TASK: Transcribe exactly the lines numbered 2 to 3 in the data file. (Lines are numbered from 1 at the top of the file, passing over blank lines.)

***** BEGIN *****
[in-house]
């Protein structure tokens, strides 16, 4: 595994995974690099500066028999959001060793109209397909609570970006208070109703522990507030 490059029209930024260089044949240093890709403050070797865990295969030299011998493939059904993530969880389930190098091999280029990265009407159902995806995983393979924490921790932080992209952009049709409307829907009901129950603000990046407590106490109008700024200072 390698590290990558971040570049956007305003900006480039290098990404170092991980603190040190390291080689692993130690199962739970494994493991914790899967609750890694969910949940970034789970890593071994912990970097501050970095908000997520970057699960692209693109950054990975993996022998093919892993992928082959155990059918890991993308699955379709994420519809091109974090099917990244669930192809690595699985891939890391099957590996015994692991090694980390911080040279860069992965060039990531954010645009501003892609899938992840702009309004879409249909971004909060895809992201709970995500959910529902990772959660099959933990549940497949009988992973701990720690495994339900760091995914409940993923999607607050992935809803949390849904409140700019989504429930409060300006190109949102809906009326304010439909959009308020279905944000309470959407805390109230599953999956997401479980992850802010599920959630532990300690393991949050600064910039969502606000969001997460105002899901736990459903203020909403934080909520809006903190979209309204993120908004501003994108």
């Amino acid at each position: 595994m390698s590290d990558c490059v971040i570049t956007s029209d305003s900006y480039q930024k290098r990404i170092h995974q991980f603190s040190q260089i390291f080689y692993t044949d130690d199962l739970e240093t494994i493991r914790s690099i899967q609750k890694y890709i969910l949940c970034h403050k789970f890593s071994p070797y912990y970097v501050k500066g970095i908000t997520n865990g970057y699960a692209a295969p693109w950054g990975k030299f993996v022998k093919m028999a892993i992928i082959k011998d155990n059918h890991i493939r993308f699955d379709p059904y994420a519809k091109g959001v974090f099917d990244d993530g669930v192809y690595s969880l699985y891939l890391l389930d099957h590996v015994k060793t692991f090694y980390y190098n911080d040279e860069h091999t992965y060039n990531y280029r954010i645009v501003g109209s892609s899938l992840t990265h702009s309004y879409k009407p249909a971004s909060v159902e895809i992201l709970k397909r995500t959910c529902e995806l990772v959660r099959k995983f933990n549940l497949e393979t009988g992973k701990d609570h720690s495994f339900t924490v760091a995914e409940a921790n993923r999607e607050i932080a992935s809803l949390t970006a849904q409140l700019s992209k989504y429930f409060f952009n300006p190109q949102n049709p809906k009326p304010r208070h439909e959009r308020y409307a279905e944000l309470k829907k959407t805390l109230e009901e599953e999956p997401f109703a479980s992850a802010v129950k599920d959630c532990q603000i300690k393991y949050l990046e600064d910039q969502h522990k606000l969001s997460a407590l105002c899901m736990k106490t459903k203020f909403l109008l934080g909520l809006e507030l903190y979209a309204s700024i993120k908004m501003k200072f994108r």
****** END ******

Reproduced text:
């Protein structure tokens, strides 16, 4: 595994995974690099500066028999959001060793109209397909609570970006208070109703522990507030 490059029209930024260089044949240093890709403050070797865990295969030299011998493939059904993530969880389930190098091999280029990265009407159902995806995983393979924490921790932080992209952009049709409307829907009901129950603000990046407590106490109008700024200072 390698590290990558971040570049956007305003900006480039290098990404170092991980603190040190390291080689692993130690199962739970494994493991914790899967609750890694969910949940970034789970890593071994912990970097501050970095908000997520970057699960692209693109950054990975993996022998093919892993992928082959155990059918890991993308699955379709994420519809091109974090099917990244669930192809690595699985891939890391099957590996015994692991090694980390911080040279860069992965060039990531954010645009501003892609899938992840702009309004879409249909971004909060895809992201709970995500959910529902990772959660099959933990549940497949009988992973701990720690495994339900760091995914409940993923999607607050992935809803949390849904409140700019989504429930409060300006190109949102809906009326304010439909959009308020279905944000309470959407805390109230599953999956997401479980992850802010599920959630532990300690393991949050600064910039969502606000969001997460105002899901736990459903203020909403934080909520809006903190979209309204993120908004501003994108």
């Amino acid at each position: 595994m390698s590290d990558c490059v971040i570049t956007s029209d305003s900006y480039q930024k290098r990404i170092h995974q991980f603190s040190q260089i390291f080689y692993t044949d130690d199962l739970e240093t494994i493991r914790s690099i899967q609750k890694y890709i969910l949940c970034h403050k789970f890593s071994p070797y912990y970097v501050k500066g970095i908000t997520n865990g970057y699960a692209a295969p693109w950054g990975k030299f993996v022998k093919m028999a892993i992928i082959k011998d155990n059918h890991i493939r993308f699955d379709p059904y994420a519809k091109g959001v974090f099917d990244d993530g669930v192809y690595s969880l699985y891939l890391l389930d099957h590996v015994k060793t692991f090694y980390y190098n911080d040279e860069h091999t992965y060039n990531y280029r954010i645009v501003g109209s892609s899938l992840t990265h702009s309004y879409k009407p249909a971004s909060v159902e895809i992201l709970k397909r995500t959910c529902e995806l990772v959660r099959k995983f933990n549940l497949e393979t009988g992973k701990d609570h720690s495994f339900t924490v760091a995914e409940a921790n993923r999607e607050i932080a992935s809803l949390t970006a849904q409140l700019s992209k989504y429930f409060f952009n300006p190109q949102n049709p809906k009326p304010r208070h439909e959009r308020y409307a279905e944000l309470k829907k959407t805390l109230e009901e599953e999956p997401f109703a479980s992850a802010v129950k599920d959630c532990q603000i300690k393991y949050l990046e600064d910039q969502h522990k606000l969001s997460a407590l105002c899901m736990k106490t459903k203020f909403l109008l934080g909520l809006e507030l903190y979209a309204s700024i993120k908004m501003k200072f994108r």